Sun, 12/22/2013 - 08:54 | Link to Comment A82EBA
A82EBA's picture

Fool me once..

Sat, 12/21/2013 - 21:25 | Link to Comment TrustWho
TrustWho's picture

I have been saying for years that deflation is less destabilizing than HIGH inflation, because rich and poor suffer together. Japan has been fighting inflation for over 20 years and USA for over 5 years with NO SUCCESS. These PhD economist have proven they do not know what they are doing, except we can all agree they are playing with fire with their printing. The USA Senate should be making Yellen's confirmation VERY uncomfortable, but they are just complicit. 

History is warning, but no one in power cares...

Napoleon and Hitler, both responsible for millions of deaths, rode to power on a wave of discontent that followed periods of excessive monetary printing. Why are we taking such risks?

Sun, 12/22/2013 - 12:36 | Link to Comment Kayman
Kayman's picture

"HIGH inflation, because rich and poor suffer together."

If the rich get newly conjured up FRN's prior to general inflation, you're saying they suffer the same as middle class/poor who see these dollars trickling down to them as inflation is ramping up on basic goods ?

The rich, in general, get to position themselves years in advance of the average joe, who is clueless about his criminal masters dirty deeds.


Sun, 12/22/2013 - 17:56 | Link to Comment Exponere Mendaces
Exponere Mendaces's picture


Precisely. The ones that bang the "deflation is bad" gong tend to be the sheltered Economists, who haven't worked a real job in their lives. Usually they point to the history of the USA when they experienced some mild deflation, with a larger outlier during the time cotton prices slid.

But they keep hawking inflationary policies as "the answer", even though the "deflationary death spiral" hasn't ever happened, and is debated fiercely that it even COULD occur. That's why I can't take people seriously when they bring it up versus Bitcoin, because simply nobody has really TRIED before.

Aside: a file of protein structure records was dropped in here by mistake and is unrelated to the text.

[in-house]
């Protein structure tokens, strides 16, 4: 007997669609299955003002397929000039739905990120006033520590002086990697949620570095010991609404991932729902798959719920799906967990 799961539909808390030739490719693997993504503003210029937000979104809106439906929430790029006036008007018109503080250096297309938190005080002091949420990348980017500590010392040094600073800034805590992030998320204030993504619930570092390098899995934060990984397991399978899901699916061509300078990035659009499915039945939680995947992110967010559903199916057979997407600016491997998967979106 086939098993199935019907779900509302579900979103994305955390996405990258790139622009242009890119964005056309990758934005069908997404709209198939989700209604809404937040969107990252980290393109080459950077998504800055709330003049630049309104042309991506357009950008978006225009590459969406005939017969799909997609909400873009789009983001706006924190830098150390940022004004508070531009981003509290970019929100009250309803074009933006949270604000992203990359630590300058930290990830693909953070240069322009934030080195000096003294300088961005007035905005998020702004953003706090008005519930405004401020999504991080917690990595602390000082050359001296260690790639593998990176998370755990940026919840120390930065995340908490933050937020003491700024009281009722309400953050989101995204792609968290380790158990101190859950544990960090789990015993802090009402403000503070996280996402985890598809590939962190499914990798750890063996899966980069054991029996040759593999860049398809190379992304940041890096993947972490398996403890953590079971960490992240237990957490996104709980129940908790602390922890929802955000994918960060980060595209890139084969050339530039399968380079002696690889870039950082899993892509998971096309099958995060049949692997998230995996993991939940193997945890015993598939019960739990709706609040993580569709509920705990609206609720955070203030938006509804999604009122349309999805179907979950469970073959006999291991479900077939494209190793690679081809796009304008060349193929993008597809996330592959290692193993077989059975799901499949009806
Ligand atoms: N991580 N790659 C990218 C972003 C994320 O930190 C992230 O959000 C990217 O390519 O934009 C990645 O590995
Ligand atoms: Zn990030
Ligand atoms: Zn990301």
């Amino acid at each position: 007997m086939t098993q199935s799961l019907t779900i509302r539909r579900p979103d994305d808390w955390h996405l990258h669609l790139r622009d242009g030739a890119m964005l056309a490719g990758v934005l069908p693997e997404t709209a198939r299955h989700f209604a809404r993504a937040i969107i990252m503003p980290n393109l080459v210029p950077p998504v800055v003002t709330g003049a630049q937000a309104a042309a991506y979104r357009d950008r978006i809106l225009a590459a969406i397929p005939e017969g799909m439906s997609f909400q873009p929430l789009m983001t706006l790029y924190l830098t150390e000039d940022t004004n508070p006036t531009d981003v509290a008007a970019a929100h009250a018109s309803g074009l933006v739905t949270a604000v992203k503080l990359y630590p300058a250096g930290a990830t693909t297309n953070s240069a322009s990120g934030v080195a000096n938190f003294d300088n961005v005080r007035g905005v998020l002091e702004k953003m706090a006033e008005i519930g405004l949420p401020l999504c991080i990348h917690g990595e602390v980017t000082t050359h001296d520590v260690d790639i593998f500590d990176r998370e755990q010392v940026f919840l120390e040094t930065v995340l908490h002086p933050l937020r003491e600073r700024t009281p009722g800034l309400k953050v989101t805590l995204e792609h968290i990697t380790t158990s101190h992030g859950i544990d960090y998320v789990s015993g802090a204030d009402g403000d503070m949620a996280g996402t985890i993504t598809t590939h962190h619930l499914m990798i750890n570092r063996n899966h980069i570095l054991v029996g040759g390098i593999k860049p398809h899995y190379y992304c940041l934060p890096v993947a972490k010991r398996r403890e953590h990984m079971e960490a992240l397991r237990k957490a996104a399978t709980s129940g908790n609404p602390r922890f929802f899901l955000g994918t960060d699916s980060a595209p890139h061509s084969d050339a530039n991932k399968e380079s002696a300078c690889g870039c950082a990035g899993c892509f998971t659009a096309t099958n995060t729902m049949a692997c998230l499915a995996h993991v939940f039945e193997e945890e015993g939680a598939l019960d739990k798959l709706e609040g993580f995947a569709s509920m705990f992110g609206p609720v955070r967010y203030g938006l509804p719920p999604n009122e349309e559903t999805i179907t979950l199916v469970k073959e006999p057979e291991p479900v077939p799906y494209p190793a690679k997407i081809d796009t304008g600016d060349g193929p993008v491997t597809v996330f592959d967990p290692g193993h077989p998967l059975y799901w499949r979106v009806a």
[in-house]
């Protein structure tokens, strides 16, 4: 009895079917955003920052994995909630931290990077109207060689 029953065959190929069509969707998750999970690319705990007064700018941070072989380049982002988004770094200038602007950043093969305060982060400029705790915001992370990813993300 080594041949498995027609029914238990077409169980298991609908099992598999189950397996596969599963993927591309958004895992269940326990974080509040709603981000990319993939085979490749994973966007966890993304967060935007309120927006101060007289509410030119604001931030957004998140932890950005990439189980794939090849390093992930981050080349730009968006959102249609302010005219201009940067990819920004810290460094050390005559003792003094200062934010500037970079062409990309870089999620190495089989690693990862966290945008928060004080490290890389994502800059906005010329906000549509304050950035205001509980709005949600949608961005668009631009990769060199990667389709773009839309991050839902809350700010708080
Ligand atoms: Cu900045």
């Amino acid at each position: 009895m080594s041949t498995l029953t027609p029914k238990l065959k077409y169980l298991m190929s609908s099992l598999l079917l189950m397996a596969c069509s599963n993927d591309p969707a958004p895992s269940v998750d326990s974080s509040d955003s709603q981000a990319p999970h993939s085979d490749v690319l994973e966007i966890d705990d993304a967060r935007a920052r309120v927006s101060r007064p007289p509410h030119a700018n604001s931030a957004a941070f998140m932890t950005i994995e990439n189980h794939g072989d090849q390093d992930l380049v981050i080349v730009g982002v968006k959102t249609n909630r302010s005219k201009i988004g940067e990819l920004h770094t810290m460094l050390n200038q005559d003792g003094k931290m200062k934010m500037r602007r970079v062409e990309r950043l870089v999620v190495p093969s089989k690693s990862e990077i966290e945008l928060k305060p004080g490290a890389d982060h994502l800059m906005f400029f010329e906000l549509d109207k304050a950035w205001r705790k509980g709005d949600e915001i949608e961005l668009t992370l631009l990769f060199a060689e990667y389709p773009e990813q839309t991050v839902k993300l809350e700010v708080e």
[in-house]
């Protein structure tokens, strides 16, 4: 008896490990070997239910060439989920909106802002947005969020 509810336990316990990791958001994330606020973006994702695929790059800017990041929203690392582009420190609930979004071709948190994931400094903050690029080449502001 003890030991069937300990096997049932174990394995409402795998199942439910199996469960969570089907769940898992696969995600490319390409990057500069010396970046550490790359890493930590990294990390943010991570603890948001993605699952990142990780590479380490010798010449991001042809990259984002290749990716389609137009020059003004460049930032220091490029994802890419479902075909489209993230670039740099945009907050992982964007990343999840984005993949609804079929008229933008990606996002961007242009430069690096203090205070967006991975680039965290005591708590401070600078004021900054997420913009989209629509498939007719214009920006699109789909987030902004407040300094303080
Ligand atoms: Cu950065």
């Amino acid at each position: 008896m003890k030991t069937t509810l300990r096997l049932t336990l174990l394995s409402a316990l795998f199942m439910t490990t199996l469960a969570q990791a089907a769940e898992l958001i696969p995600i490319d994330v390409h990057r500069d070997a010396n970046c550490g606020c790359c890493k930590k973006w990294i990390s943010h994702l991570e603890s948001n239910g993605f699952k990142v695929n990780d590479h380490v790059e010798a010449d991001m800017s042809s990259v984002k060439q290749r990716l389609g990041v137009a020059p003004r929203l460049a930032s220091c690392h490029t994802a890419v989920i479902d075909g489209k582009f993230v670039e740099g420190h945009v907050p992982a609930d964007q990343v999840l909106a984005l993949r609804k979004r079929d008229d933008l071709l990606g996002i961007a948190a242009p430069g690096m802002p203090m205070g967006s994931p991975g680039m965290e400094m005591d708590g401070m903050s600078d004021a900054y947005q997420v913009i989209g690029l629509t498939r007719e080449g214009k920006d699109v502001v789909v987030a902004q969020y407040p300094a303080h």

I think we'll find out that controlled deflation helps the end-user, not so much the parasitical intermediaries like the current system. Looking forward to their collective disbelief when none of their gloomy predictions turn out like they think it would regarding deflation in general.


Sat, 12/21/2013 - 21:29 | Link to Comment Reaper
Reaper's picture

Many economists, Fed officers and their ilk want to believe or fool you to believe that their economics is scientific. In science, a theory is tested and accepted as long as it continues to predict outcomes correctly. In Fed economics, when the theory fails to predict outcomes, the Fed economists continue with it, hoping and promising that eventually things will change in the right direction. The Fed and its apologist economists practice an art of deception. You listen to their words and gestures, while the cash comes out of your pocket and into their cronies' pockets.

Sun, 12/22/2013 - 10:01 | Link to Comment Debugas
Debugas's picture

when sombody wants to loot you he will not tell you the truth even if he understands the truth :)

it is simply not in their interest to reveal the truth

Sat, 12/21/2013 - 21:31 | Link to Comment Wilcox1
Wilcox1's picture

Yer missin' th point.  See the Brandon Smith post above for clarification

Sun, 12/22/2013 - 12:52 | Link to Comment Kayman
Kayman's picture

Actually, let's talk economics about the article.

1.  In the classic trade-off between capital and labor, when you reduce the cost of capital through Fed manipulation of interest rates and credit/money, then labor becomes relatively more expensive. Ergo unemployment will tend to rise as capital is substituted for labor. Even if investment in real production ever occurred (and most newly printed money is sloshing around in the financial markets inflating assets) most businesses invest to reduce their labor component.

2. In economics, savings are only "bad" where they are not re-invested. Old people that have saved all their lives do not have interest income anymore to spend in the consumer economy. Ergo, the Fed is killing GDP growth and the weakest sector of our society.

3. And the article is bang on with business investment. Most businesses are not going to let another 2008 happen.  Caterpillar and McDonald's likely don't want to have to go to the Fed to make their payrolls (again). So Greenspan and Bernanke have created an instability factor that will last at least a generation, generally depressing real investment in productive assets.